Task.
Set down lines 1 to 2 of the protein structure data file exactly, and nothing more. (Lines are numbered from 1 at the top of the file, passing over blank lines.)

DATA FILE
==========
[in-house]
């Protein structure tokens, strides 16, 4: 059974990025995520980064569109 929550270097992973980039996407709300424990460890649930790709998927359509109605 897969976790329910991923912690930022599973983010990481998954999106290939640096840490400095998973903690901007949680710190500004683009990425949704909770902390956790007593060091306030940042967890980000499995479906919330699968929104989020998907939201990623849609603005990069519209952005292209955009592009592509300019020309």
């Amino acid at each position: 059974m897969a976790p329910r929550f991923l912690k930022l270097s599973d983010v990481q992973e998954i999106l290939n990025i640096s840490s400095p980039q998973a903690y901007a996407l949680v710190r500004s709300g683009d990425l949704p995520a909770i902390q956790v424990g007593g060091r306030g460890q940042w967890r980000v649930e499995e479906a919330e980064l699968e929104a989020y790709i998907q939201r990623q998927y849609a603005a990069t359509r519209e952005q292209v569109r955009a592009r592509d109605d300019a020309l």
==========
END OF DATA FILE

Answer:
[in-house]
């Protein structure tokens, strides 16, 4: 059974990025995520980064569109 929550270097992973980039996407709300424990460890649930790709998927359509109605 897969976790329910991923912690930022599973983010990481998954999106290939640096840490400095998973903690901007949680710190500004683009990425949704909770902390956790007593060091306030940042967890980000499995479906919330699968929104989020998907939201990623849609603005990069519209952005292209955009592009592509300019020309």